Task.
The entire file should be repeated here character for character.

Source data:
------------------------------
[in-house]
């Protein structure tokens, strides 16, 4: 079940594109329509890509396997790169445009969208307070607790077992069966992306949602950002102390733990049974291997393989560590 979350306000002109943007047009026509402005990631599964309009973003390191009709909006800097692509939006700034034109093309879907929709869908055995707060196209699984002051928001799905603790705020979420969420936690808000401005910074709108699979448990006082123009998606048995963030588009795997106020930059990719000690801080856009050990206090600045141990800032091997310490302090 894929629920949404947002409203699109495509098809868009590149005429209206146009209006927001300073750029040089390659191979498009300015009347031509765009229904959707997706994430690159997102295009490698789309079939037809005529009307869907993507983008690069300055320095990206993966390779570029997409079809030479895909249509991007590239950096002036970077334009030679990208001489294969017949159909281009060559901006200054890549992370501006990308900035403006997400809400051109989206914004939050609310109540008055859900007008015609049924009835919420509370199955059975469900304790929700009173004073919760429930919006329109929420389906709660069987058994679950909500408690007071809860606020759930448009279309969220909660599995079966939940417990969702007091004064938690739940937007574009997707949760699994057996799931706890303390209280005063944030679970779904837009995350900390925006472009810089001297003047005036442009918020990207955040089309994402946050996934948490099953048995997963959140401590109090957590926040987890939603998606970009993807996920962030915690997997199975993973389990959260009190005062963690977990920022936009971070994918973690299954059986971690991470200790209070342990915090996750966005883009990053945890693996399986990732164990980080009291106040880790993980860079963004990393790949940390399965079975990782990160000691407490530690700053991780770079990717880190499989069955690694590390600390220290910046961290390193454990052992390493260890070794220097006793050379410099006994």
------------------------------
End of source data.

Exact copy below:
[in-house]
């Protein structure tokens, strides 16, 4: 079940594109329509890509396997790169445009969208307070607790077992069966992306949602950002102390733990049974291997393989560590 979350306000002109943007047009026509402005990631599964309009973003390191009709909006800097692509939006700034034109093309879907929709869908055995707060196209699984002051928001799905603790705020979420969420936690808000401005910074709108699979448990006082123009998606048995963030588009795997106020930059990719000690801080856009050990206090600045141990800032091997310490302090 894929629920949404947002409203699109495509098809868009590149005429209206146009209006927001300073750029040089390659191979498009300015009347031509765009229904959707997706994430690159997102295009490698789309079939037809005529009307869907993507983008690069300055320095990206993966390779570029997409079809030479895909249509991007590239950096002036970077334009030679990208001489294969017949159909281009060559901006200054890549992370501006990308900035403006997400809400051109989206914004939050609310109540008055859900007008015609049924009835919420509370199955059975469900304790929700009173004073919760429930919006329109929420389906709660069987058994679950909500408690007071809860606020759930448009279309969220909660599995079966939940417990969702007091004064938690739940937007574009997707949760699994057996799931706890303390209280005063944030679970779904837009995350900390925006472009810089001297003047005036442009918020990207955040089309994402946050996934948490099953048995997963959140401590109090957590926040987890939603998606970009993807996920962030915690997997199975993973389990959260009190005062963690977990920022936009971070994918973690299954059986971690991470200790209070342990915090996750966005883009990053945890693996399986990732164990980080009291106040880790993980860079963004990393790949940390399965079975990782990160000691407490530690700053991780770079990717880190499989069955690694590390600390220290910046961290390193454990052992390493260890070794220097006793050379410099006994």